(Mahonia) Berberis aquifolium

 

 

Common name: tall Oregon grape

Scientific name: (Mahonia) Berberis aquifolium

Plant family: Berberidaceae-Barberry Family                             

 

 

Description: This upright shrub grows anywhere from 2-10ft tall. Its shiny, pinnately compound leaves resemble holly because they are prickly and leathery. They are usually green but vary in color from red to copper to yellow-green. The hermaphrodite yellow flower is the Oregon State flower. The blue berries form bunches and are pleasantly sour.

Habitat: Oregon grape is shade tolerant and thrives in mixed coniferous woods. It is common in urban landscaping because it is a hardy evergreen.

Range: Oregon grape grows west along the North American coast from British Columbia to northern California and east to Idaho. It has been naturalized in other states and in countries around the world.[1]

Historical and Contemporary Uses

Oregon grape is an important food source for Native American tribes throughout the Pacific Northwest coastal region. Berries are eaten raw or dried into cakes for storage or trade. Often Oregon grape is mixed with salal to dilute the berry’s sour taste. Many non-native people collect Oregon grape to make preserves[2] or other foods.[3] The fruit has a small amount of flesh for all the seeds. The flowers and young copper colored leaves are also eaten raw.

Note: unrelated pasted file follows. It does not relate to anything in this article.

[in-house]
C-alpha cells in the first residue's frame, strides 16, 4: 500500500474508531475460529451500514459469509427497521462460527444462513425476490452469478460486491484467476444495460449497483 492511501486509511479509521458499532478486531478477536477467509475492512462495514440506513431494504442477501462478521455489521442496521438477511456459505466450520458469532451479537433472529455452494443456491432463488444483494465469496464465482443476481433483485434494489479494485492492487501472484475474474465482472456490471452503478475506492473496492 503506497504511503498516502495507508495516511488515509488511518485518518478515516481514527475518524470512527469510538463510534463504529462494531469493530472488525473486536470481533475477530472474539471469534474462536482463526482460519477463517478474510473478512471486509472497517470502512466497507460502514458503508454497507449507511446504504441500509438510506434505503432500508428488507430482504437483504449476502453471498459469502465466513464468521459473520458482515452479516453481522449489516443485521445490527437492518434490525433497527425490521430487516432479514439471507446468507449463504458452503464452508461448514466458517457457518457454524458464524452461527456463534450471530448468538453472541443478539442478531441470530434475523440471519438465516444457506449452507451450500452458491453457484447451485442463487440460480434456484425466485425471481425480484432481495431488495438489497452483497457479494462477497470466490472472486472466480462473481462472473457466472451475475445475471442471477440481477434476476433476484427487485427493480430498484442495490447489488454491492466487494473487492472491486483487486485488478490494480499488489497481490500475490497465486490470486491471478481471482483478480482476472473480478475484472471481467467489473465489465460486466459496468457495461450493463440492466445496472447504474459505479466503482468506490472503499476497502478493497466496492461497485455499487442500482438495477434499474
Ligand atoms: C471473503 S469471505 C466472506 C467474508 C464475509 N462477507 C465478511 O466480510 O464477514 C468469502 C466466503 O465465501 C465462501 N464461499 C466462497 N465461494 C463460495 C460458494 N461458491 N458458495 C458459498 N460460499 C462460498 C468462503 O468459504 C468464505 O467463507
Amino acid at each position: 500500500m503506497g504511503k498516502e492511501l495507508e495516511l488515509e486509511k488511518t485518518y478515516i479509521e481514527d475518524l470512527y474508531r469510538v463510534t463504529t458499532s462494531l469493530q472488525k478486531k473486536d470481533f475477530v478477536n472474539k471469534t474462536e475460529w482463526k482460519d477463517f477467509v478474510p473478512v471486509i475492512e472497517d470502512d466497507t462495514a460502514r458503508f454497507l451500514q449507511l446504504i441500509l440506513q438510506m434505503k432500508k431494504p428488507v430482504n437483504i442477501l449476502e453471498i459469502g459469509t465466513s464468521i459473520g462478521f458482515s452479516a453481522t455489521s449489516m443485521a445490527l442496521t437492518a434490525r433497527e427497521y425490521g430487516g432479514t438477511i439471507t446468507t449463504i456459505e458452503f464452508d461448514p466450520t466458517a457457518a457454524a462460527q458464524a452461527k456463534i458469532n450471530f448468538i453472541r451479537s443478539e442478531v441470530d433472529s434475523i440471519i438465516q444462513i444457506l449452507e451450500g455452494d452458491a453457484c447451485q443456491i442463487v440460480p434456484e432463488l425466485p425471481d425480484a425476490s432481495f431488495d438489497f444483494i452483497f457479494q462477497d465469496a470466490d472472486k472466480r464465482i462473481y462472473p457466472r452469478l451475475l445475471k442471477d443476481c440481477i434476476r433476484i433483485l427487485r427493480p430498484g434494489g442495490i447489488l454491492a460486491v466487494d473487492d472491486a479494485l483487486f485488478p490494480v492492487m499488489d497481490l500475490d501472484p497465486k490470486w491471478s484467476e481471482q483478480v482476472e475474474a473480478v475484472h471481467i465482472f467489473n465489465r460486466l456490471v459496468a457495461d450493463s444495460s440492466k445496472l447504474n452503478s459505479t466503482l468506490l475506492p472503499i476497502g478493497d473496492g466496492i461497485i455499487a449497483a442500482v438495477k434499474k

The medicinal qualities of Oregon grape are highly valued. Mountain Rose Herbs, a national retail and wholesale distributor of medicinal plant material, sells more Oregon grape root than any other herb. Tinctures made from the root or tea made from the leaves or stem can be used as bitter tonics which stimulate digestion. Berberis aquifolium is also said to be an anti-bacterial as well as a decongestant. Native tribes used the root and leaves for loss of appetite and debility.[4]The berries are a mild laxative.4  The root can be used to make a yellow dye and the berries to make a purple-blue dye.


[3] Benoliel, D. (1974). Northwest foraging: A guide to edible plants of the Pacific Northwest. Lynnwood, Wash.: Signpost.http://www.fs.fed.us/global/iitf/pdf/shrubs/Mahonia%20aquifolium.pdf